Kodiak senator is first to seek lieutenant governor’s office

Gary Stevens, Republican, served two terms as Senate President

Sen. Gary Stevens, R-Kodiak, right, speaks in a 2015 Senate Majority press conference. Stevens, who has served in the Legislature for 19 years, is the first person to file for the 2018 lieutenant governor’s race. (Michael Penn | Juneau Empire file)

A two-time Alaska Senate President with 19 years of experience in the Alaska Legislature has become the first person to seek the lieutenant governor’s office in 2018.


Sen. Gary Stevens, R-Kodiak, filed his paperwork with the Division of Elections on Friday.

“I’ve been interested in doing this for some time, and now it’s the time to do it,” Stevens said by phone on Monday.

While the lieutenant governor is normally an afterthought on the statewide ballot, it’s worth noting that Alaska’s lieutenant governor oversees elections. That’s become increasingly important given President Donald Trump’s recent vow to ferret election fraud and the belief among others that his move is designed to disenfranchise minority voters.

At the same time, the state of Alaska is considering ways to modernize its voting system. Current Lt. Gov. Byron Mallott has created a working group on the topic, and Stevens is a member.

“Our (voting) equipment is getting old and needs to be replaced,” Stevens said. “In the next year or two, we need to replace those systems.”

One option is voting by mail, something already used in Oregon and by the Municipality of Anchorage.

“I’m not sure that’s the answer entirely, but I think it should be something we should be looking at,” Stevens said.

The process of picking a lieutenant governor is different from the way a president picks a vice president. According to the Alaska Constitution, lieutenant governor candidates vie with each other in party primaries. Whoever wins the party primary gets matched with whoever wins the party primary for governor. They then campaign as a team in the general election.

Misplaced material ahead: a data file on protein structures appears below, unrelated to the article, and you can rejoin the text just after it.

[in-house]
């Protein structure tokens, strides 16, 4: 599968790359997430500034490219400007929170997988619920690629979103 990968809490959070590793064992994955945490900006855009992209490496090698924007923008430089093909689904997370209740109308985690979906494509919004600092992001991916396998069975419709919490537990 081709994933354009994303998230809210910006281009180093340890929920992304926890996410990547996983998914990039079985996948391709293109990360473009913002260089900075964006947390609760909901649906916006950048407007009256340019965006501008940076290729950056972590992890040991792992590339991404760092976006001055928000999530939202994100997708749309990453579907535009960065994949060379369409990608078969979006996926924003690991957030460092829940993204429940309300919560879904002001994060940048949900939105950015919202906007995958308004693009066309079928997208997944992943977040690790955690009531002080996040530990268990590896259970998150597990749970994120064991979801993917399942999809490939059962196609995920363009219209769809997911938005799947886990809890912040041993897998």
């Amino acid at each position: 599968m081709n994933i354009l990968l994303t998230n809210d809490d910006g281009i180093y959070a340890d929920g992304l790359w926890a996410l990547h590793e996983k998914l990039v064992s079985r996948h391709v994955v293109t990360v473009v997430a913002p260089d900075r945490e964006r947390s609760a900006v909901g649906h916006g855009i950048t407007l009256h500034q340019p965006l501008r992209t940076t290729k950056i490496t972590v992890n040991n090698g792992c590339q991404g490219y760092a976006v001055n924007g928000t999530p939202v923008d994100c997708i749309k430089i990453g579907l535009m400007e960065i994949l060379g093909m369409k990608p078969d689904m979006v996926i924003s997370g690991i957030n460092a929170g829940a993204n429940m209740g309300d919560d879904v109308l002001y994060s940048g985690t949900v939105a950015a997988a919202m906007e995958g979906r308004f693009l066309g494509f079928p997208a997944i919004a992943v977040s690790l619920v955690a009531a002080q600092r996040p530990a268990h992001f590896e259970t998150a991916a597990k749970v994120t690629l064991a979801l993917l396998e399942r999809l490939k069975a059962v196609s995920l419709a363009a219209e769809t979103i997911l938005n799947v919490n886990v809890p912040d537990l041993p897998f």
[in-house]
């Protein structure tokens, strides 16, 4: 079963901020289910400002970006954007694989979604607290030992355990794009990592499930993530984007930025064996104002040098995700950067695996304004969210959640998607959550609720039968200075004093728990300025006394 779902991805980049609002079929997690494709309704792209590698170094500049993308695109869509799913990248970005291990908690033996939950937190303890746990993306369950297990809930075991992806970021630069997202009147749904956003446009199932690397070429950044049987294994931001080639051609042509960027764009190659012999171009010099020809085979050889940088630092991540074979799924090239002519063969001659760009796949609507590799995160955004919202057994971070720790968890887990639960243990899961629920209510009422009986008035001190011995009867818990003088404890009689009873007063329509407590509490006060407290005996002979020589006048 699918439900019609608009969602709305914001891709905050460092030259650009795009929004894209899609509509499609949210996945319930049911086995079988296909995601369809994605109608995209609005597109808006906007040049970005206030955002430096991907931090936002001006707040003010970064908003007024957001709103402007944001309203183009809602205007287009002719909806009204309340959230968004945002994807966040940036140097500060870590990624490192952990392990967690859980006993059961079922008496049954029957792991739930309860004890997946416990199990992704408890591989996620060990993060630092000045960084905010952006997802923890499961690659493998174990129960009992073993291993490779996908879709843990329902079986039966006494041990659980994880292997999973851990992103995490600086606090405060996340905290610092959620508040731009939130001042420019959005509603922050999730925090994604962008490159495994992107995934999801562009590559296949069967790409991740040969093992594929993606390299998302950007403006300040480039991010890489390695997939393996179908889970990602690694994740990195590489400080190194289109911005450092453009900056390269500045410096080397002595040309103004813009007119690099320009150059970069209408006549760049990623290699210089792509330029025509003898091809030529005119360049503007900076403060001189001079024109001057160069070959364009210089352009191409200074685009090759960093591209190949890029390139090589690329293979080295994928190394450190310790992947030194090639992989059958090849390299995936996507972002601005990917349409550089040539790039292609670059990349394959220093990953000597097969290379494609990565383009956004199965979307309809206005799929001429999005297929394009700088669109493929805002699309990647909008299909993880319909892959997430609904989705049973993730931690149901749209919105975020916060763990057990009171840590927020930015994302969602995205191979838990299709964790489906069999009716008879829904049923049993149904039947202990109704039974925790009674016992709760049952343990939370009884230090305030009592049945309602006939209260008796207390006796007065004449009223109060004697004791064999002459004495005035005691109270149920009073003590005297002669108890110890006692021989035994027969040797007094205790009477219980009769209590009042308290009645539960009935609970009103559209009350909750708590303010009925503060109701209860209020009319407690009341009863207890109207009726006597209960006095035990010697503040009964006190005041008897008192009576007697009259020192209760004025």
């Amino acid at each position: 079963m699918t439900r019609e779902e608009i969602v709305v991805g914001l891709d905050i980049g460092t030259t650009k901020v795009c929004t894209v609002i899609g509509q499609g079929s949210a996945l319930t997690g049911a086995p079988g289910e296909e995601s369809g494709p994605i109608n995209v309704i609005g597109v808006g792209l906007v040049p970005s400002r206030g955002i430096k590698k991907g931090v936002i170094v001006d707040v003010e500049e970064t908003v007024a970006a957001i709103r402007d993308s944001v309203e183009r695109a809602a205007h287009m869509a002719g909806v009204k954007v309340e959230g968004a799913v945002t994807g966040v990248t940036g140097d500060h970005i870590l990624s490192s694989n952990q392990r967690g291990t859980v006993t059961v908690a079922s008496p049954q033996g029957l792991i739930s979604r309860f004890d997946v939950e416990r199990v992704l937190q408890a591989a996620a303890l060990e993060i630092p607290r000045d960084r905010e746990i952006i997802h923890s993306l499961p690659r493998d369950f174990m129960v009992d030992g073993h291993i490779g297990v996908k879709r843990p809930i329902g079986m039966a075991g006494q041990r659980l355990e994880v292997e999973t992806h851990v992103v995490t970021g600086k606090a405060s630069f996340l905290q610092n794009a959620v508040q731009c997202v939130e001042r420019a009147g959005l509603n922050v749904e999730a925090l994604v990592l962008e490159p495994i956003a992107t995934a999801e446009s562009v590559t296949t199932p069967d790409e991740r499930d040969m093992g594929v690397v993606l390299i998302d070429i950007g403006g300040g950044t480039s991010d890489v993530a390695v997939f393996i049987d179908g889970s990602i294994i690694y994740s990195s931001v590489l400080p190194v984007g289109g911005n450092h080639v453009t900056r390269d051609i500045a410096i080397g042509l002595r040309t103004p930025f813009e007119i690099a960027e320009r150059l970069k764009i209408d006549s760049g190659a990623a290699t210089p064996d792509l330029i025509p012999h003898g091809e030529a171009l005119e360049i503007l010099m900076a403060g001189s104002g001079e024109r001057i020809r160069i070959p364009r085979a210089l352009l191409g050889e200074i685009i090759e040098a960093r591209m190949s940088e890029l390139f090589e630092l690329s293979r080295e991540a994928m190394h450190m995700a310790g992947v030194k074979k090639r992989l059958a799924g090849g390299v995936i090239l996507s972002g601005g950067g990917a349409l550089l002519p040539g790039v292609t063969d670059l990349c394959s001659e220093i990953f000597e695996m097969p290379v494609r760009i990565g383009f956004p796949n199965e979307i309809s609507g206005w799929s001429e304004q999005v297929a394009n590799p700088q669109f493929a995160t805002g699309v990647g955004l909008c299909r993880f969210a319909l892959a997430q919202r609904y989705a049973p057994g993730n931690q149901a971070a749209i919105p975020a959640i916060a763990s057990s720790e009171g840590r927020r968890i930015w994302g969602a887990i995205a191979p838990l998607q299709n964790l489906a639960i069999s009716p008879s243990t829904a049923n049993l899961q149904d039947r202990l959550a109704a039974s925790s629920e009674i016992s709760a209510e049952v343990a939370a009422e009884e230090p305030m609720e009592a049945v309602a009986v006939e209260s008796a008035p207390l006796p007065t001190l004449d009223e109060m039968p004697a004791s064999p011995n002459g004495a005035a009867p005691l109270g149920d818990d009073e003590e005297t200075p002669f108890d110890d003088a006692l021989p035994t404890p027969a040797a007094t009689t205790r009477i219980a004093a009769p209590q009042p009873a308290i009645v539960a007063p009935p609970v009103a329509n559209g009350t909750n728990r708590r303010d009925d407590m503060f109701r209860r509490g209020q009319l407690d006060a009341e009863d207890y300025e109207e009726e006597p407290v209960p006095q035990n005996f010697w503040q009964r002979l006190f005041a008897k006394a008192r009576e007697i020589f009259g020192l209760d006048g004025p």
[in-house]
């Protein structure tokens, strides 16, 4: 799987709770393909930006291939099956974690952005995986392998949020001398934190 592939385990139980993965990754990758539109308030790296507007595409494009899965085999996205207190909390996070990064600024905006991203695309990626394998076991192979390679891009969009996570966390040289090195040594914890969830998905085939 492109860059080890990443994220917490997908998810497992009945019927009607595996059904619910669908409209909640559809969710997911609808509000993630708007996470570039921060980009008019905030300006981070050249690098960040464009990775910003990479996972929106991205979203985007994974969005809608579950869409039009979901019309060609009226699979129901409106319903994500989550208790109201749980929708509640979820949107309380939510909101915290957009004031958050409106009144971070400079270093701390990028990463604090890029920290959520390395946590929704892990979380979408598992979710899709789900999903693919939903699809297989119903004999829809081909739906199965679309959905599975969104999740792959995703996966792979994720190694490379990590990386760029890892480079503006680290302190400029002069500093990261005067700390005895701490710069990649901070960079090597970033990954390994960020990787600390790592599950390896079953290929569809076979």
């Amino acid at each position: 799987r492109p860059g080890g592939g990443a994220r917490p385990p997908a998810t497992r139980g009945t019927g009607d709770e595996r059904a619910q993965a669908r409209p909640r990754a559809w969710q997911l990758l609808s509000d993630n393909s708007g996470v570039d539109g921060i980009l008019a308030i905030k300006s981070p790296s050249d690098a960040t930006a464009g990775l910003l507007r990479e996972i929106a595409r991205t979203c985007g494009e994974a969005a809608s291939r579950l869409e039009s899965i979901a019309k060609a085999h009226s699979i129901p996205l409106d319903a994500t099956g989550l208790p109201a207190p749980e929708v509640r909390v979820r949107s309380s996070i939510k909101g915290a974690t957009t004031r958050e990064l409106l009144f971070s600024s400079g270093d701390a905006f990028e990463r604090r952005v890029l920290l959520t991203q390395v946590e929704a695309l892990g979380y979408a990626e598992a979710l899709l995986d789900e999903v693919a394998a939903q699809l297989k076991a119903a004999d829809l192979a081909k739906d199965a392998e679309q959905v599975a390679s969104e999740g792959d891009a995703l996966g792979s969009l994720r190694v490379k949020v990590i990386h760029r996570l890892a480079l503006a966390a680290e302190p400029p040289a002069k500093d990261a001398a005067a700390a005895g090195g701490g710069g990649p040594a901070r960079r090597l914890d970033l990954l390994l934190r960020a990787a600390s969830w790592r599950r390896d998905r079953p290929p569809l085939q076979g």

Stevens doesn’t know who his partner would be, but he says he brings the same thing regardless: Knowledge of how the Legislature works and connections to help legislation flow smoothly.

“It’s really crucial that the governor and lieutenant governor work well with the Legislature,” Stevens said. “I don’t think I have any enemies in the Legislature, and lots of friends.”

Stevens was Senate President when that body operated under a bipartisan coalition that included Republicans and Democrats alike. That coalition collapsed after the 2012 election.

He believes that whoever is elected to office in 2018 will still face the task of balancing the state’s multibillion-dollar deficit. As a senator (and previously, in the House), Stevens has supported using a portion of the earnings of the Alaska Permanent Fund to pay for state operations. He said by phone that he believes the Legislature will not make a decision on that issue before the election, even though the House and Senate have each passed versions of such a plan.

“If it’s not an issue for the next governor, that would be great, but it very well might be,” Stevens said.

Stevens announced his bid for lieutenant governor just over one year before the statewide primary. In the coming months, he expects others to jump into the race for lieutenant governor and governor alike.

“It’s good to get your name out soon,” he said, and “before the end of the year, you want to make sure that you’ve filed in order to build that campaign fund.”

Under state rules, campaign contributions are limited by calendar year. Anyone who files for office in 2017 can accept contributions in 2017 and 2018, effectively doubling the maximum.

While the last gubernatorial election involved some unusual moves that resulted in the creation of a “unity ticket,” Stevens said he doesn’t foresee that happening with him.

“My intention is to run with the Republican nominee,” he said.

Contact reporter James Brooks at james.k.brooks@juneauempire.com or call 523-2258.



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